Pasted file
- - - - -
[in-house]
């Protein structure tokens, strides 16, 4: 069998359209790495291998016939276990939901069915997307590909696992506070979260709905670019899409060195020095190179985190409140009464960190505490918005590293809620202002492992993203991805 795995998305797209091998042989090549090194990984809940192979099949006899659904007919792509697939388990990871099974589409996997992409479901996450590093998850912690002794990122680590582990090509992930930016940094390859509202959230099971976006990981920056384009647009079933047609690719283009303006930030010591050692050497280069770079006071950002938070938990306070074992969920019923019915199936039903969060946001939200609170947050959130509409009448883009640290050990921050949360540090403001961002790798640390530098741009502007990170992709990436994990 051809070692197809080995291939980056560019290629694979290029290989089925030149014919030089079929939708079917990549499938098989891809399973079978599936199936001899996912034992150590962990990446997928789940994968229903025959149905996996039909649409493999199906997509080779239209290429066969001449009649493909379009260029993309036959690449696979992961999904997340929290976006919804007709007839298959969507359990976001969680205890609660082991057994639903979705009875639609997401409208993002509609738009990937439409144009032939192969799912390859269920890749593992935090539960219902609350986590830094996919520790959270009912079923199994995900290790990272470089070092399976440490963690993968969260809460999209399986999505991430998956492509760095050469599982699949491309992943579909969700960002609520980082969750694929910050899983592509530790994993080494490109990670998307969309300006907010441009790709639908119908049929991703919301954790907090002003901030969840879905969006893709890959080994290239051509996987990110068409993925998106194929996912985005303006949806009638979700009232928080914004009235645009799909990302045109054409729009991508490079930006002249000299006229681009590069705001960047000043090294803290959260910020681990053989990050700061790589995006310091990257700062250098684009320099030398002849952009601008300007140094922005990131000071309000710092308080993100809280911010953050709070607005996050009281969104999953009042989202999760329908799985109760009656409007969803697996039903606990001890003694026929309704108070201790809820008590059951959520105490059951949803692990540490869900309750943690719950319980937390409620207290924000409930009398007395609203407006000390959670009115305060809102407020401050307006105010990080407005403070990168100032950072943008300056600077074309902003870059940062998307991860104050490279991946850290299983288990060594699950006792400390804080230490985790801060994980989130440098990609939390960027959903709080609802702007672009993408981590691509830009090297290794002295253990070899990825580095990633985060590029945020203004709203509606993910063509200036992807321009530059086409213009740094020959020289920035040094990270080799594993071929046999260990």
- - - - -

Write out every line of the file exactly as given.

[in-house]
């Protein structure tokens, strides 16, 4: 069998359209790495291998016939276990939901069915997307590909696992506070979260709905670019899409060195020095190179985190409140009464960190505490918005590293809620202002492992993203991805 795995998305797209091998042989090549090194990984809940192979099949006899659904007919792509697939388990990871099974589409996997992409479901996450590093998850912690002794990122680590582990090509992930930016940094390859509202959230099971976006990981920056384009647009079933047609690719283009303006930030010591050692050497280069770079006071950002938070938990306070074992969920019923019915199936039903969060946001939200609170947050959130509409009448883009640290050990921050949360540090403001961002790798640390530098741009502007990170992709990436994990 051809070692197809080995291939980056560019290629694979290029290989089925030149014919030089079929939708079917990549499938098989891809399973079978599936199936001899996912034992150590962990990446997928789940994968229903025959149905996996039909649409493999199906997509080779239209290429066969001449009649493909379009260029993309036959690449696979992961999904997340929290976006919804007709007839298959969507359990976001969680205890609660082991057994639903979705009875639609997401409208993002509609738009990937439409144009032939192969799912390859269920890749593992935090539960219902609350986590830094996919520790959270009912079923199994995900290790990272470089070092399976440490963690993968969260809460999209399986999505991430998956492509760095050469599982699949491309992943579909969700960002609520980082969750694929910050899983592509530790994993080494490109990670998307969309300006907010441009790709639908119908049929991703919301954790907090002003901030969840879905969006893709890959080994290239051509996987990110068409993925998106194929996912985005303006949806009638979700009232928080914004009235645009799909990302045109054409729009991508490079930006002249000299006229681009590069705001960047000043090294803290959260910020681990053989990050700061790589995006310091990257700062250098684009320099030398002849952009601008300007140094922005990131000071309000710092308080993100809280911010953050709070607005996050009281969104999953009042989202999760329908799985109760009656409007969803697996039903606990001890003694026929309704108070201790809820008590059951959520105490059951949803692990540490869900309750943690719950319980937390409620207290924000409930009398007395609203407006000390959670009115305060809102407020401050307006105010990080407005403070990168100032950072943008300056600077074309902003870059940062998307991860104050490279991946850290299983288990060594699950006792400390804080230490985790801060994980989130440098990609939390960027959903709080609802702007672009993408981590691509830009090297290794002295253990070899990825580095990633985060590029945020203004709203509606993910063509200036992807321009530059086409213009740094020959020289920035040094990270080799594993071929046999260990």